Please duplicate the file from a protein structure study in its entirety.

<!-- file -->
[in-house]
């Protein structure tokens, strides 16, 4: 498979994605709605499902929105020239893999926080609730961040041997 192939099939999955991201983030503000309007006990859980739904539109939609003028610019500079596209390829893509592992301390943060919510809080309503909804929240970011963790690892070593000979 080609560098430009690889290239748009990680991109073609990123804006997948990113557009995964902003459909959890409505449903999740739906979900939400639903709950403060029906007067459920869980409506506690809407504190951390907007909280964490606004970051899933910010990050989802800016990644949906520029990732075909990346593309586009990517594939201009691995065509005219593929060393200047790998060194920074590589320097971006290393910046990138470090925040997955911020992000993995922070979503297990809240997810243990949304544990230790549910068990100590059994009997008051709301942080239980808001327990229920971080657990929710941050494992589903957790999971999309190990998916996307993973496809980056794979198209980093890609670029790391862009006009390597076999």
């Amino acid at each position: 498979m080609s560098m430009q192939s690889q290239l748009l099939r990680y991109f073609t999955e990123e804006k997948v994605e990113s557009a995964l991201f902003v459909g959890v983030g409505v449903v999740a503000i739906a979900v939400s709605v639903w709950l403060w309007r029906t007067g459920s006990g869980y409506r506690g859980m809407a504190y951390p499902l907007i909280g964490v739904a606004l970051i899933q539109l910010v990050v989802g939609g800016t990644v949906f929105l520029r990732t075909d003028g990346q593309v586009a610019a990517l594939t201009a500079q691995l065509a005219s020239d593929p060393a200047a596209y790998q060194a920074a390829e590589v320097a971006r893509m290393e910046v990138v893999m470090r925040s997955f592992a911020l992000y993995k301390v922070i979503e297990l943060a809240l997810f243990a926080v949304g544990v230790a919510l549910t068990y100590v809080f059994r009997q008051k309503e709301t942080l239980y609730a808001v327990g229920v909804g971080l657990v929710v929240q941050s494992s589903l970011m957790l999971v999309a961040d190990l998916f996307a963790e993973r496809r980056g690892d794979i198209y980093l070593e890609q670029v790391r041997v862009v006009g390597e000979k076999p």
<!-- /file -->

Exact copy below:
[in-house]
């Protein structure tokens, strides 16, 4: 498979994605709605499902929105020239893999926080609730961040041997 192939099939999955991201983030503000309007006990859980739904539109939609003028610019500079596209390829893509592992301390943060919510809080309503909804929240970011963790690892070593000979 080609560098430009690889290239748009990680991109073609990123804006997948990113557009995964902003459909959890409505449903999740739906979900939400639903709950403060029906007067459920869980409506506690809407504190951390907007909280964490606004970051899933910010990050989802800016990644949906520029990732075909990346593309586009990517594939201009691995065509005219593929060393200047790998060194920074590589320097971006290393910046990138470090925040997955911020992000993995922070979503297990809240997810243990949304544990230790549910068990100590059994009997008051709301942080239980808001327990229920971080657990929710941050494992589903957790999971999309190990998916996307993973496809980056794979198209980093890609670029790391862009006009390597076999």
């Amino acid at each position: 498979m080609s560098m430009q192939s690889q290239l748009l099939r990680y991109f073609t999955e990123e804006k997948v994605e990113s557009a995964l991201f902003v459909g959890v983030g409505v449903v999740a503000i739906a979900v939400s709605v639903w709950l403060w309007r029906t007067g459920s006990g869980y409506r506690g859980m809407a504190y951390p499902l907007i909280g964490v739904a606004l970051i899933q539109l910010v990050v989802g939609g800016t990644v949906f929105l520029r990732t075909d003028g990346q593309v586009a610019a990517l594939t201009a500079q691995l065509a005219s020239d593929p060393a200047a596209y790998q060194a920074a390829e590589v320097a971006r893509m290393e910046v990138v893999m470090r925040s997955f592992a911020l992000y993995k301390v922070i979503e297990l943060a809240l997810f243990a926080v949304g544990v230790a919510l549910t068990y100590v809080f059994r009997q008051k309503e709301t942080l239980y609730a808001v327990g229920v909804g971080l657990v929710v929240q941050s494992s589903l970011m957790l999971v999309a961040d190990l998916f996307a963790e993973r496809r980056g690892d794979i198209y980093l070593e890609q670029v790391r041997v862009v006009g390597e000979k076999p």